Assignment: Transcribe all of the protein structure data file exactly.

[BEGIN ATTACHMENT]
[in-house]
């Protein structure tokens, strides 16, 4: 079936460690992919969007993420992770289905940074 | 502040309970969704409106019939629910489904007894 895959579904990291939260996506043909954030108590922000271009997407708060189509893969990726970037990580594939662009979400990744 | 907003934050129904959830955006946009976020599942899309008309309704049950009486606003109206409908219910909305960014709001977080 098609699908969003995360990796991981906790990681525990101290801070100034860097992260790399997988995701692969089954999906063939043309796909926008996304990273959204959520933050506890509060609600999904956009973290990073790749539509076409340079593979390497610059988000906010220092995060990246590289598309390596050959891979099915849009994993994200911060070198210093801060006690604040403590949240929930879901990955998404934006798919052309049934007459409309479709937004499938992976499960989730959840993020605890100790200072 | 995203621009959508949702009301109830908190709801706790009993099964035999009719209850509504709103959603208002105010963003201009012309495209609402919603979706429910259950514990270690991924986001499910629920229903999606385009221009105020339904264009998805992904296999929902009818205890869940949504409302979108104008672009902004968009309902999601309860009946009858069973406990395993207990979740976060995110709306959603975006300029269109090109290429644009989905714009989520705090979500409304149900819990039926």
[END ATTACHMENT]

[in-house]
């Protein structure tokens, strides 16, 4: 079936460690992919969007993420992770289905940074 | 502040309970969704409106019939629910489904007894 895959579904990291939260996506043909954030108590922000271009997407708060189509893969990726970037990580594939662009979400990744 | 907003934050129904959830955006946009976020599942899309008309309704049950009486606003109206409908219910909305960014709001977080 098609699908969003995360990796991981906790990681525990101290801070100034860097992260790399997988995701692969089954999906063939043309796909926008996304990273959204959520933050506890509060609600999904956009973290990073790749539509076409340079593979390497610059988000906010220092995060990246590289598309390596050959891979099915849009994993994200911060070198210093801060006690604040403590949240929930879901990955998404934006798919052309049934007459409309479709937004499938992976499960989730959840993020605890100790200072 | 995203621009959508949702009301109830908190709801706790009993099964035999009719209850509504709103959603208002105010963003201009012309495209609402919603979706429910259950514990270690991924986001499910629920229903999606385009221009105020339904264009998805992904296999929902009818205890869940949504409302979108104008672009902004968009309902999601309860009946009858069973406990395993207990979740976060995110709306959603975006300029269109090109290429644009989905714009989520705090979500409304149900819990039926």